first impressions

Let me add my introduction to that of my esteemed colleague Aiko, with whom I share an office at the Ecumenical Center. I am Christopher Dorn. I arrived at Geneva from Holland, Michigan USA on 1 September. I am a graduate of Calvin College, Western Theological Seminary, and Marquette University. The first two are Reformed and the last is Roman Catholic. Needless to say, the education I had in these schools accounts in large part for my interest in the ecumenical movement. I am very pleased to be working at its historic center with WCRC for the next year.

Almost everyone knows that Geneva is an international city, but one has to experience it directly to appreciate fully the meaning of the term “international.” I currently reside at the John Knox International Center in Grand-Saconnex, from which I walk each morning to the Ecumenical Center. At the residence I am surrounded by gifted young people. I’ve met Irish, Britons, Ugandans, Kenyans, South Africans, Germans, Portuguese, Brazilians, an Austrian, and a Ph.D. candidate in international business from the French Caribbean. They are all interning at the various NGOs, which are everywhere in Geneva. In fact, John Knox is only a short walk from the World Health Organization (WHO), the International Labor Organization (ILO), the United Nations (UN), and probably many more international institutions I have still to discover. In the meanwhile, I plan to continue talking and going out to explore the city with the interns.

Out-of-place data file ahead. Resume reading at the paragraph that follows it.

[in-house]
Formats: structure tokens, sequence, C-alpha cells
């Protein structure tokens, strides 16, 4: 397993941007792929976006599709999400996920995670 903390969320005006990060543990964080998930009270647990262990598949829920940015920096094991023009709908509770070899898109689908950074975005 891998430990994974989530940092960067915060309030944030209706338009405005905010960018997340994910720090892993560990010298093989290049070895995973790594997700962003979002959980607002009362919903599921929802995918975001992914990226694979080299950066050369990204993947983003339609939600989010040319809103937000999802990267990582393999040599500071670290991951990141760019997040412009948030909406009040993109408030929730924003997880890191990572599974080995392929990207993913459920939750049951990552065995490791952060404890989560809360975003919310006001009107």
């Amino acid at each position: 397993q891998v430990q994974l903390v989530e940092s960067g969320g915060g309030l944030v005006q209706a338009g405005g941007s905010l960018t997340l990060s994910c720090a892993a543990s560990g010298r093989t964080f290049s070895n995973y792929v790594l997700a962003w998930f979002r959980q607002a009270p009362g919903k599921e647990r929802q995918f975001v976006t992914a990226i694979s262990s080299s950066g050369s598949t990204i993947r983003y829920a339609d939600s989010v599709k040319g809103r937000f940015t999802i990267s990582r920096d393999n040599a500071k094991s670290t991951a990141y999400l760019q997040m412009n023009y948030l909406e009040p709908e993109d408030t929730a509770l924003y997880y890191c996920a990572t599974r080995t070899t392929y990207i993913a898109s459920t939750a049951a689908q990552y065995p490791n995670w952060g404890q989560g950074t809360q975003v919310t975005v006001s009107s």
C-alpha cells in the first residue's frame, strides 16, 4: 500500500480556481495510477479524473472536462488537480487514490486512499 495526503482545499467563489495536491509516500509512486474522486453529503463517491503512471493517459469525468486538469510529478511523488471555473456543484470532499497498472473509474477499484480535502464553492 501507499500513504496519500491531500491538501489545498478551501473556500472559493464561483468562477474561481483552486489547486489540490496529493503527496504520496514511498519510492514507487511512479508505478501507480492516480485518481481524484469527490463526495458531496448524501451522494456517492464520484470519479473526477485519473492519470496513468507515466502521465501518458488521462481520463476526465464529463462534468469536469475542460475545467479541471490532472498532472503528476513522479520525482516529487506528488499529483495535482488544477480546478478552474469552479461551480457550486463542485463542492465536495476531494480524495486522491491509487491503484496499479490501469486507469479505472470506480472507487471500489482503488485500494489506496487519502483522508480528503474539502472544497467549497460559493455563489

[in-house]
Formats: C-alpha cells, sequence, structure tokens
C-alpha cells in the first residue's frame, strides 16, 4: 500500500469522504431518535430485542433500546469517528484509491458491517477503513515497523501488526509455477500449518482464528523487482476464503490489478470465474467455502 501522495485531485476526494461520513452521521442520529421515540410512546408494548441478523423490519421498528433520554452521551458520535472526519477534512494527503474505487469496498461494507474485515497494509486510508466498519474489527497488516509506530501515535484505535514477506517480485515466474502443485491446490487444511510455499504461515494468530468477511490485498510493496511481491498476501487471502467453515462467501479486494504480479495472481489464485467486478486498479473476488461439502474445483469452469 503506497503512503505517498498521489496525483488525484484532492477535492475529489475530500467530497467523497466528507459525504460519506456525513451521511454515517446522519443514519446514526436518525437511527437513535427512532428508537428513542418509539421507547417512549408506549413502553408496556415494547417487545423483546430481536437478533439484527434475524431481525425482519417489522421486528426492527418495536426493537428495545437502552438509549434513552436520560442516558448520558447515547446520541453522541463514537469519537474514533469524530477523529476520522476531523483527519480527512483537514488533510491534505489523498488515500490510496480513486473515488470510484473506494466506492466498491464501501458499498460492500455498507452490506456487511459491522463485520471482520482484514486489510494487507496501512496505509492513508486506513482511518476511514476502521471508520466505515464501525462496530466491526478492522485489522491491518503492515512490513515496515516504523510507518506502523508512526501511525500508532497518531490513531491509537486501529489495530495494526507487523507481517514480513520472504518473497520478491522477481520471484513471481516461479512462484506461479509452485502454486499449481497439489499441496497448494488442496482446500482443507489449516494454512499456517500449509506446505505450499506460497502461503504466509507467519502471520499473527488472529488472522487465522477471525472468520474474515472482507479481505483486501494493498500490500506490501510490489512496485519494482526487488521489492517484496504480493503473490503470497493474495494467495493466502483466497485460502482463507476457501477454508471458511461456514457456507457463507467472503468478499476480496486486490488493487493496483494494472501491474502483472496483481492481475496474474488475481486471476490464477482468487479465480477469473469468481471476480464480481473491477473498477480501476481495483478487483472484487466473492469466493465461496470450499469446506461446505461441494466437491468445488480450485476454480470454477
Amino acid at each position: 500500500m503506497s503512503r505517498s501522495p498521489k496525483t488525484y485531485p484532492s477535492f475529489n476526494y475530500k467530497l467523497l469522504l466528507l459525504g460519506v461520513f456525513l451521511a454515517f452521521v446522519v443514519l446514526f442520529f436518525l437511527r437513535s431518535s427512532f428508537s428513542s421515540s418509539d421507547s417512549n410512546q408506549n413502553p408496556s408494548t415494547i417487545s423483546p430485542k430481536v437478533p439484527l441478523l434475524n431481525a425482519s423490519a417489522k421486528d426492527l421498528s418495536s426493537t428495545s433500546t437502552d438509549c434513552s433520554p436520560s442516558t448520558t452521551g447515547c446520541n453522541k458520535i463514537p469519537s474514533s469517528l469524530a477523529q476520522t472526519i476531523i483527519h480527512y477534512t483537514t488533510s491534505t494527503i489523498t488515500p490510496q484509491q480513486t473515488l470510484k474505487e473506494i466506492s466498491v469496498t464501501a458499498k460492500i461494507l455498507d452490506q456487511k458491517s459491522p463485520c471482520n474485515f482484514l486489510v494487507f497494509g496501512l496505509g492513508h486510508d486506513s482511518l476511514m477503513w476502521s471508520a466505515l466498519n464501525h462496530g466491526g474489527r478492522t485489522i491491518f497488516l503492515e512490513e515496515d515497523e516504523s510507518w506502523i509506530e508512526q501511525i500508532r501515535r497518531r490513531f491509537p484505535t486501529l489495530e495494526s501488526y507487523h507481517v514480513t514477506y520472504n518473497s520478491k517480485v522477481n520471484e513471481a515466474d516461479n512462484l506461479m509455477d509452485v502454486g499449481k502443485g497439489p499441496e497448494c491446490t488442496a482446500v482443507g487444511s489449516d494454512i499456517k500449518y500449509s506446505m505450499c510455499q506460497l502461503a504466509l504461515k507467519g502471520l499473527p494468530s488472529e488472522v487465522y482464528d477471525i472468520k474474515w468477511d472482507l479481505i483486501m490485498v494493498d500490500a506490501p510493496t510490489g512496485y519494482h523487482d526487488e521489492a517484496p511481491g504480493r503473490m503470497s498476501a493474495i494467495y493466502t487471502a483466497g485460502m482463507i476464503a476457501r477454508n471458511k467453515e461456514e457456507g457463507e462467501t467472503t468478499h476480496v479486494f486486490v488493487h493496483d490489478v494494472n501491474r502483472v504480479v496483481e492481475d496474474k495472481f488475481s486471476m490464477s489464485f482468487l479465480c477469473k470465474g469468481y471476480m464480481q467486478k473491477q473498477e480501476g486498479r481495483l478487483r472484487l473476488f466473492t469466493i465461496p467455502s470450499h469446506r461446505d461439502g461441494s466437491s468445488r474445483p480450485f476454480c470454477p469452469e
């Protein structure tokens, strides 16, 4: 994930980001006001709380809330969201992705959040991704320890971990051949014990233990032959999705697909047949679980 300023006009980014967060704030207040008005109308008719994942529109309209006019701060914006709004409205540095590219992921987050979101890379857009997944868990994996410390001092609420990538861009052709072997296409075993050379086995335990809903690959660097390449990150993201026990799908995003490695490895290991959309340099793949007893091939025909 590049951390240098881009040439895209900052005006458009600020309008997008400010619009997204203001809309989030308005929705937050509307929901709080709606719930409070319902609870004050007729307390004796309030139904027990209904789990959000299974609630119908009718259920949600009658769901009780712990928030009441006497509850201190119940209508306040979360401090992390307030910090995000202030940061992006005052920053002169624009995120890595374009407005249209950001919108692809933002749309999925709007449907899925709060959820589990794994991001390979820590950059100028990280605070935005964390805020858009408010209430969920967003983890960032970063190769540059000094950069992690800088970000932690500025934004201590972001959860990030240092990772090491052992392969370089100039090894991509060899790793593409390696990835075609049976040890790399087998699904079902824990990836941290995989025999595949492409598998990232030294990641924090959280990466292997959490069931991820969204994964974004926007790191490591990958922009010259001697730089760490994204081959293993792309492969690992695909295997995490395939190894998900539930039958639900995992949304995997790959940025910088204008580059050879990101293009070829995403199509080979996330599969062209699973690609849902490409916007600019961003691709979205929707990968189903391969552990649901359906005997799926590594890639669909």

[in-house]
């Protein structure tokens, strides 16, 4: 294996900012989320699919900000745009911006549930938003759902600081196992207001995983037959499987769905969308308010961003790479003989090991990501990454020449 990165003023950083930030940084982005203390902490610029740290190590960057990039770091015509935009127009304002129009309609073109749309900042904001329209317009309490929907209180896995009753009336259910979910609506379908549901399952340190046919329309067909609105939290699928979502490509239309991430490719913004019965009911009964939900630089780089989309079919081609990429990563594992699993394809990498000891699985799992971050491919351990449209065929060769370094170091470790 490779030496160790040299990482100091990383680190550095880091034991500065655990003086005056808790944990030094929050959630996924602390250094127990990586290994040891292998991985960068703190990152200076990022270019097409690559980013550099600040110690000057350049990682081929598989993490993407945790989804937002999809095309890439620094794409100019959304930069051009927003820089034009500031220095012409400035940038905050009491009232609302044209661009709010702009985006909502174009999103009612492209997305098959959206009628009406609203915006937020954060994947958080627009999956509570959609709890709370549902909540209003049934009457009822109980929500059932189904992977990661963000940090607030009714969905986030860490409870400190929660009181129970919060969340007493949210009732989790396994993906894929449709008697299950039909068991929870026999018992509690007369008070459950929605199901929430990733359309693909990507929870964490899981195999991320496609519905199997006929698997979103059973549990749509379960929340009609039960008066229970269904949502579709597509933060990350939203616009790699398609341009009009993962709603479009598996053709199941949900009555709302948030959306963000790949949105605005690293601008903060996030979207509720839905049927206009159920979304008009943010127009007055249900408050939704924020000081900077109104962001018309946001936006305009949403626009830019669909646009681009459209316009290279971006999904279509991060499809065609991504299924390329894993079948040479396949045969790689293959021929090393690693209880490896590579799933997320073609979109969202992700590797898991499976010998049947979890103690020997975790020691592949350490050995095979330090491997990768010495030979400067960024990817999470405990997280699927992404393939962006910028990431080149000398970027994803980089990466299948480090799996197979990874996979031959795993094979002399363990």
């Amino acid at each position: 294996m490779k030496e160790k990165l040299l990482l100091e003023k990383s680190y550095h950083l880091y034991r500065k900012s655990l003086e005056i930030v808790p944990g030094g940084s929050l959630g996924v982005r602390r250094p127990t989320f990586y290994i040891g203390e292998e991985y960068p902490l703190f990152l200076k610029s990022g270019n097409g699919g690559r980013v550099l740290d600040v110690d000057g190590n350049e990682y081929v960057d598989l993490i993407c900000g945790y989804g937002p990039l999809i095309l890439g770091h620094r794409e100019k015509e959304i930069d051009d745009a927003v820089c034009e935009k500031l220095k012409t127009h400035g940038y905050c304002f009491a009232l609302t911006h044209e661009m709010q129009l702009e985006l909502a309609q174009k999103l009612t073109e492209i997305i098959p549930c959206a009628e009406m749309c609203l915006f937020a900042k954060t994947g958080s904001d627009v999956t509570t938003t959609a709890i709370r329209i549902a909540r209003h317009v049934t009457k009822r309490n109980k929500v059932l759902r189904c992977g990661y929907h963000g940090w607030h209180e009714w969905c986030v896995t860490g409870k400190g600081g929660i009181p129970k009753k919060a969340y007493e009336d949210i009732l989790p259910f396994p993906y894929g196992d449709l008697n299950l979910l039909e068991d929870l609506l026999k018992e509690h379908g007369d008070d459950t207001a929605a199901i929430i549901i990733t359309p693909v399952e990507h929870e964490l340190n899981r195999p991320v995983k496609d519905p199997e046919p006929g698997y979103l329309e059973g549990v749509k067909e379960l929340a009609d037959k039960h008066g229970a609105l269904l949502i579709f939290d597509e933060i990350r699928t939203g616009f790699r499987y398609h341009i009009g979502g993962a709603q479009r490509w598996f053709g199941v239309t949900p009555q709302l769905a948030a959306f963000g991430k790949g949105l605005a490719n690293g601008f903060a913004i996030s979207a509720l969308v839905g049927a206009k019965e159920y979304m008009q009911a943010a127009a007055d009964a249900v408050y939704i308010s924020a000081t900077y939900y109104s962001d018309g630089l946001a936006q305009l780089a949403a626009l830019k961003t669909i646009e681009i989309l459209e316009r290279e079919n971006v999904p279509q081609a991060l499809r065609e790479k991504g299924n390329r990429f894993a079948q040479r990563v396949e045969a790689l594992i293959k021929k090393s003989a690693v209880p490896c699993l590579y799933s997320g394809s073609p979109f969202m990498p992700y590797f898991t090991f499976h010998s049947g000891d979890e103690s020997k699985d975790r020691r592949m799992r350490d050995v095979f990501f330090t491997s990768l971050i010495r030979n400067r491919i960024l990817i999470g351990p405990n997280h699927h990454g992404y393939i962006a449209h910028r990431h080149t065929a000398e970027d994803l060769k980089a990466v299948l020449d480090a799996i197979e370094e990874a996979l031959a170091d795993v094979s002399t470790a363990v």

WCRC staff members  have been extremely helpful in accommodating to our needs as we continue to adjust to a new lifestyle among new people  in a new country whose language for the most part is still difficult to understand, at least for me. And they have kept us busy. So far I have been occupied with drafting and editing letters in connection with promoting WCRC’s Global Institute of Theology (GIT). It will be held in June 2012 in Jakarta, Indonesia. I am also engaged in two research projects–the recent history of ecumenical dialogues between the Reformed and some Pentecostal churches and the theological concept of justice. It is important to achieve theological clarity on the nature of justice and what it requires in the various regions of the world. Ecumenical organizations have seen in recent years member churches unite together in common witness against the threats to justice and peace throughout the world. This common witness no doubt remains urgent today.

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